- What is the Pi Wallet
- Switch between Pi Mainnet and Pi Testnet
- Creating a Pi Wallet
To introduce the Pi Wallet, it’s worth briefly going over what a crypto wallet is. A crypto wallet is essentially a pair of “keys”: a public Address and a secret Passphrase (or a secret key). While the wallet address must be shared with others to transact on the blockchain, the passphrase must be kept secret as it is like a password to your bank account required to move any assets. In general, crypto wallets are categorized into custodial and non-custodial wallets with a difference in whether there is someone else helping you manage your passphrase/secret key or assets in the wallet.
The Pi Wallet is a non-custodial wallet because the Pi servers never have access to your secret key or passphrase. To be more user-friendly and based on feedback from early testing Pioneers, the Pi Wallet secret key is represented by a list of more legible words called a ‘Passphrase’. The secret key can be dynamically derived from the passphrase so people only need to store a passphrase without actually saving a secret key. Using passphrases instead of the derived secret key for safekeeping reduces the chance of human mistakes in recording, and at the same time, achieves the same level of security as the secret key itself. In the mobile version of the Pi Wallet, if your phone has biometric authentication (fingerprint or face recognition), the passphrases can be safely stored on your phone and retrieved through fingerprint or FaceID.
For more information and to learn about other features of the Pi Wallet watch our <a href=”https://www.youtube.com/watch?v=q8R_-R8Wkls”> Introductory Pi Wallet Video </a>
The Pi Wallet can generate wallet addresses on multiple blockchains and hold different crypto assets on such blockchains using the same passphrase, but initially we are focusing only on Pi assets.
The Pi Wallet has a feature to switch between the Pi Testnet and Mainnet Blockchains. Only one wallet will be needed for both testing an app on the Testnet and interacting on the Pi Mainnet. This limits the wallets needed, reducing the number of passphrases which must be secured.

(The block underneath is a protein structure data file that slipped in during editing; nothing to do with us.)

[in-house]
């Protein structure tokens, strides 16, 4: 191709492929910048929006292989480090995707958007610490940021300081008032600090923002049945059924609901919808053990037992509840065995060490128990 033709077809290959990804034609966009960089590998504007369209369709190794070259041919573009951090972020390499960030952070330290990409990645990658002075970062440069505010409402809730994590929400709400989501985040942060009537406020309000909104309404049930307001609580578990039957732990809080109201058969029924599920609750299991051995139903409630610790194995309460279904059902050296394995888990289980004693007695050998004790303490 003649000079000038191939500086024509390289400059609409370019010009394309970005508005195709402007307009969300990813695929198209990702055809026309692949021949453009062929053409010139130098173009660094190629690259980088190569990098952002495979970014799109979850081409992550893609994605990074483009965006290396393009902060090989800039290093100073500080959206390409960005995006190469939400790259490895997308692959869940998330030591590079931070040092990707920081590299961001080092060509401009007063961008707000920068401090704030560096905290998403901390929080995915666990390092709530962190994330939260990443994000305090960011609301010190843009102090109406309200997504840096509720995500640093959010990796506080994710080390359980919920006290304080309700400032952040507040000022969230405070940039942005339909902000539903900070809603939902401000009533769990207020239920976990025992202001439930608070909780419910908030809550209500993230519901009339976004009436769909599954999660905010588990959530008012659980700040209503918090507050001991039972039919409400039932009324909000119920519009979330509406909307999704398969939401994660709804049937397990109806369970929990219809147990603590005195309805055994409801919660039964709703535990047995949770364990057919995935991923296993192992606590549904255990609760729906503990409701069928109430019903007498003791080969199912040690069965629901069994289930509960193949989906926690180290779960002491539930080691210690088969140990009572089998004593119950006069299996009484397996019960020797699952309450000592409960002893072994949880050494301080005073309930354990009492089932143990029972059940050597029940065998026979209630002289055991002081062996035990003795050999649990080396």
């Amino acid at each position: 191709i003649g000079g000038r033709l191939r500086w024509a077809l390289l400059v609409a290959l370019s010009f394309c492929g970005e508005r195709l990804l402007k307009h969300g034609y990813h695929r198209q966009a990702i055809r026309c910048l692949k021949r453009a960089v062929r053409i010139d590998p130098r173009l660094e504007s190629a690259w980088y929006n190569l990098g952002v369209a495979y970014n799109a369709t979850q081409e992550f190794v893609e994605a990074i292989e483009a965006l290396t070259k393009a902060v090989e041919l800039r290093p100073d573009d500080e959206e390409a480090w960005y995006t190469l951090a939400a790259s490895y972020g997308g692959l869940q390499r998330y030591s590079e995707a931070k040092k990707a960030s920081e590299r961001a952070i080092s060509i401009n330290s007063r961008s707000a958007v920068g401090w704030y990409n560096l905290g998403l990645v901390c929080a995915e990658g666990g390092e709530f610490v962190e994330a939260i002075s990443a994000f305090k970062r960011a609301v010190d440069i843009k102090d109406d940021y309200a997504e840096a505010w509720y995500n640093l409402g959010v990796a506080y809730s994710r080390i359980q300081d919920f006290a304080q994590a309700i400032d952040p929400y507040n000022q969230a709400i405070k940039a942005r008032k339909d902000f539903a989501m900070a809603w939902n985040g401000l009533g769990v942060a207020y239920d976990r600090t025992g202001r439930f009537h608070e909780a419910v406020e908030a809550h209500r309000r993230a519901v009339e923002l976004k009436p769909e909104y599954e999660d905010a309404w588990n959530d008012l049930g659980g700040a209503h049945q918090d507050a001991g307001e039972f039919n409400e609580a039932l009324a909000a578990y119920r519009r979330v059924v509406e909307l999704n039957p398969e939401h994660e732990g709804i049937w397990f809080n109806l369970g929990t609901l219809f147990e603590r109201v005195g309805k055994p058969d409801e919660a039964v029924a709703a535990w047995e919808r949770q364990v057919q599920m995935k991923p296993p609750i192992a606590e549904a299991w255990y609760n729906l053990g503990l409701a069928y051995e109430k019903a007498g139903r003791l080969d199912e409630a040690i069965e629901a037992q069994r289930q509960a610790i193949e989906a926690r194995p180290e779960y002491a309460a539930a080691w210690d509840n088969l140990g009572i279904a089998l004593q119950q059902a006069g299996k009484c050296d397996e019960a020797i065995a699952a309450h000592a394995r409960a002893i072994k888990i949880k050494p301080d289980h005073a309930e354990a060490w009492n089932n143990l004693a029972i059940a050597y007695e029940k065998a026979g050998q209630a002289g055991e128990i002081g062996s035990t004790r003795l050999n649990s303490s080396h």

To change between the Pi Mainnet and Pi Testnet, utilize the dropdown menu within the Pi Wallet.
Press on the down arrow that is inside the red box of the first image, and select the corresponding blockchain that you wish to interact with as seen on second image:
To create a Pi Wallet, open the Pi Browser and click on the Pi Wallet tile to open the app. Once on the main page of the app, follow the steps to create a Pi Wallet. When creating a wallet, there is a minimal balance which must be maintained in order for the wallet to be valid. In addition, because there is a KYC component to the Pi Mainnet ,you will need to apply for Pi KYC before a Mainnet wallet can be created for you. In order to apply for Pi KYC, you must continue to mine and an invitation will be sent to you.
The Pi Testnet faucet will initiate the wallet on the Pi Testnet with 100 Test Pi for you to test transactions with. We want to emphasize that Test Pi (or test π) is NOT REAL Pi! Test Pi is solely for the purpose of testing transactions on the Pi Testnet and contains NO VALUE. The Test Pi balance in the wallet may be reset because Testnet will be periodically reset as part of the testing. You can also request additional Test Pi from the faucet when your balance gets low.
This feature is coming soon and will be updated once it’s available.
On the Pi Testnet Blockchain, anyone can take advantage of the test Pi faucet. The purpose of the faucet is to supply, free of charge, imitation tokens which function the same as the real Pi tokens for the purpose of testing an app. This allows anyone to test interactions and transactions in a risk-free environment. Test Pi cannot be transferred to Mainnet and holds no value.